December 5, 2023

Amade makes winning move to take Belmont Gold Cup

Amade and jockey Flavien Prat prevail in the Belmont Gold Cup Invitational (G2) at Belmont Park on June 7, 2019 (c) Adam Coglianese Photography/NYRA

By the final furlong of the two-mile Belmont Gold Cup Invitational (G2), it was obvious that either Kentucky-based Arklow up the rail or French invader Amade was going to win the $400,000 event at Belmont Park, and despite drifting toward the outside rail in the final sixteenth of a mile, Amade was able to get the better of favored Arklow.

“He was cruising and gave a good acceleration when I asked him,” jockey Flavien Prat said of Amade. “I whipped him left late and he ducked out, but I don’t think he likes to be down inside. I knew Arklow was down inside so I just wanted a clean run, and he responded.”

Alessandro Botti trains Amade for a partnership comprised of the Austrailan OTI Racing, Laurent Dassault and Elisa Berte. Shayne Driscoll, general manager manager of OTI, said that the Melbourne Cup (G1) is the goal for the five-year-old Casamento gelding.

“(Botti) had this race picked out, so once we got the invitation, we decided to come along for the ride,” Driscoll said of shipping the Irish-bred Amade to America by way of France. “We’ve had some wins in America before, but this is our first stakes victory here.”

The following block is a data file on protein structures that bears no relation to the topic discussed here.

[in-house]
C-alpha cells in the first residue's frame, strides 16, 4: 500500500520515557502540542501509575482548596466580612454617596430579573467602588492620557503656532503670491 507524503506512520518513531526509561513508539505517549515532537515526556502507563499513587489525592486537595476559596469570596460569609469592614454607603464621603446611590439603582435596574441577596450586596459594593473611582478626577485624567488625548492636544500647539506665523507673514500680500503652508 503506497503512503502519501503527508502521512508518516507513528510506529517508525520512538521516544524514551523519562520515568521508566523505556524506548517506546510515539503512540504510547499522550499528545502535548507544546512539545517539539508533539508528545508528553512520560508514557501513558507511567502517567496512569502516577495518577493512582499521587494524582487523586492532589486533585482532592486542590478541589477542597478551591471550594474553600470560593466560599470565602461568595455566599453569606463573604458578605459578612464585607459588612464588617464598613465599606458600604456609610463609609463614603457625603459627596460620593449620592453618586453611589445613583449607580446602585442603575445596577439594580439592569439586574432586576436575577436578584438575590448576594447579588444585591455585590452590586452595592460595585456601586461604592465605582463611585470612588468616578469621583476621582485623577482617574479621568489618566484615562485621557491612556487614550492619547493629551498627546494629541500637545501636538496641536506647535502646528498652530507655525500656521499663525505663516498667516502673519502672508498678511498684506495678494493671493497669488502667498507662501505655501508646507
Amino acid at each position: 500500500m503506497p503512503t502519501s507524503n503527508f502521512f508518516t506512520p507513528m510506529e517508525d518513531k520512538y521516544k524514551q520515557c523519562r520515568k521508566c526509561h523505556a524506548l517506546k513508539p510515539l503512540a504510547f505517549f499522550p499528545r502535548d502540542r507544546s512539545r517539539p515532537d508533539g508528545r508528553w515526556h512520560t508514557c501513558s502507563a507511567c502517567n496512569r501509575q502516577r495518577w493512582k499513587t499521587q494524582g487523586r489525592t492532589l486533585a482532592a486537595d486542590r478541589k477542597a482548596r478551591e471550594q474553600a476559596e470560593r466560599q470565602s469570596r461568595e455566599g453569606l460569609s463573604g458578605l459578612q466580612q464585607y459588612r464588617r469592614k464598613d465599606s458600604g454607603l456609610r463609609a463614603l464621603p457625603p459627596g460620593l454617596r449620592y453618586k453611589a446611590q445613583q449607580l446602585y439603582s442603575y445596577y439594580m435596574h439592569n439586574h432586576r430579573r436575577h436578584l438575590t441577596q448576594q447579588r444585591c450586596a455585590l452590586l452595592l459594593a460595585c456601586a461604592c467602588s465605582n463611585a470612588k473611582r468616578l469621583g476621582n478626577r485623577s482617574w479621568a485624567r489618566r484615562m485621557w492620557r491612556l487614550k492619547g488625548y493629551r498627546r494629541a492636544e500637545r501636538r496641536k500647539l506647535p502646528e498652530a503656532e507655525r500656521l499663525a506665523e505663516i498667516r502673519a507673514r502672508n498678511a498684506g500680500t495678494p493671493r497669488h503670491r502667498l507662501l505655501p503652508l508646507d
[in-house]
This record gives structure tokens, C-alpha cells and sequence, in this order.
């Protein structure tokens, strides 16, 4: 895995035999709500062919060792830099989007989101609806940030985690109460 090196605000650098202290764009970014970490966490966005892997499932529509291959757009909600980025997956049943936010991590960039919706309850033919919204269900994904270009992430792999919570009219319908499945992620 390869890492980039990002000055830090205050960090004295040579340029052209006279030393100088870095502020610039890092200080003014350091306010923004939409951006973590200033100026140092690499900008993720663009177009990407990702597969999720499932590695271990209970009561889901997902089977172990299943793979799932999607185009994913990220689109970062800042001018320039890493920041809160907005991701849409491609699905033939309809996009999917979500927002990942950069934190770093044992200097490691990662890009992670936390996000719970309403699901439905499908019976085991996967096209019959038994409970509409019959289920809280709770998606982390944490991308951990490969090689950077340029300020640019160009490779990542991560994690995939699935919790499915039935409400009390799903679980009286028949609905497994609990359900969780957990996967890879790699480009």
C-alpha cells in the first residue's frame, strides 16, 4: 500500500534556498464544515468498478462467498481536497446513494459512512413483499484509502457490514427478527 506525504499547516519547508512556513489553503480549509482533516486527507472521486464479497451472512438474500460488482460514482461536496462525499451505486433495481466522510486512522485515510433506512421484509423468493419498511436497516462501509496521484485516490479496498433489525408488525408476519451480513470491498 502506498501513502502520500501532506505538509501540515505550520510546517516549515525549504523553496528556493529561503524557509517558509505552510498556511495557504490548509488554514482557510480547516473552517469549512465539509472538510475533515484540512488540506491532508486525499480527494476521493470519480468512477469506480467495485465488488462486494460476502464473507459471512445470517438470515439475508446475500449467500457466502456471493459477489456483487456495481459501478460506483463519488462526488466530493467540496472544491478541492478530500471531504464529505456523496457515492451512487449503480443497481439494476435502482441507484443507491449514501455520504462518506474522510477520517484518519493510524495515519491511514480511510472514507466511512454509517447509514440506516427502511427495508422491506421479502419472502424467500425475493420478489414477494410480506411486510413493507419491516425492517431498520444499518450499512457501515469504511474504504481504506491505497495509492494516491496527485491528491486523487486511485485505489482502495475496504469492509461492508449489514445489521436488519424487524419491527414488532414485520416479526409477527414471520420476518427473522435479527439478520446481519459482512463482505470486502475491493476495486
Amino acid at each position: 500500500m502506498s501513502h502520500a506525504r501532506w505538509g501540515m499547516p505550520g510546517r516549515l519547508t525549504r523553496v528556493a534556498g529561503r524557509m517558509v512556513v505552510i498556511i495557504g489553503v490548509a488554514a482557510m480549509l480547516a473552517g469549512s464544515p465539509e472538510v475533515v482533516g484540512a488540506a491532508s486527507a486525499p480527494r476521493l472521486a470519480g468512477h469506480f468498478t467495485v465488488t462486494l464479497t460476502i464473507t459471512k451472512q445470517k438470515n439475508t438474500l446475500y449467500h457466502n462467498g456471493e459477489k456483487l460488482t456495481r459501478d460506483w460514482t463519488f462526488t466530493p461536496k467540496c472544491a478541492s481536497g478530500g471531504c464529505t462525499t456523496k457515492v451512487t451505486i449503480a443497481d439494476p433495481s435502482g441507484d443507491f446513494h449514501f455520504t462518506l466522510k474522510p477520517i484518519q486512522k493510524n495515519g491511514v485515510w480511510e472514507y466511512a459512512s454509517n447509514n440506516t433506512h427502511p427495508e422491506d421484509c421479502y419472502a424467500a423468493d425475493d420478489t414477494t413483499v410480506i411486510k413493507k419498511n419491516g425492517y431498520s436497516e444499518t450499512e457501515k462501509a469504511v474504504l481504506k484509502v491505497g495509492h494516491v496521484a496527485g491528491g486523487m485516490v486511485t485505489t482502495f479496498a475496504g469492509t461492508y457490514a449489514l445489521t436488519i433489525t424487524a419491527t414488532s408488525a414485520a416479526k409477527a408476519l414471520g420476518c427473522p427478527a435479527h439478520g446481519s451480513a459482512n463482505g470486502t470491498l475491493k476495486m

Amade had won five in a row before a runner-up finish in a two-mile all weather race in April at Lingfield, and his previous two victories were both at the Gold Cup’s two-mile distance, which Amade completed in 3:19.95.

Arklow received a ground-saving trip throughout most of the two miles of the Belmont Gold Cup with a little shuffling on the backstretch the second time around. He shook loose turning for home but was unable to hold off Amade.

“I got through on the inside, but the winner already had the momentum, and he was so far outside that we never saw him until late,” said Arklow’s rider Florent Geroux, who made it a French jockey exacta. “When Arklow saw Amade it was like ‘OK, I’m going,’ but it was a little too late. He had no problems with the distance and galloped out in front of everybody.”

The 1-2 finishers at the end mostly raced midpack early, with Mootasadir setting a leisurely pace of 2:09.44 for 1 1/4 miles before fading to seventh. Highland Sky finished third at 28-1.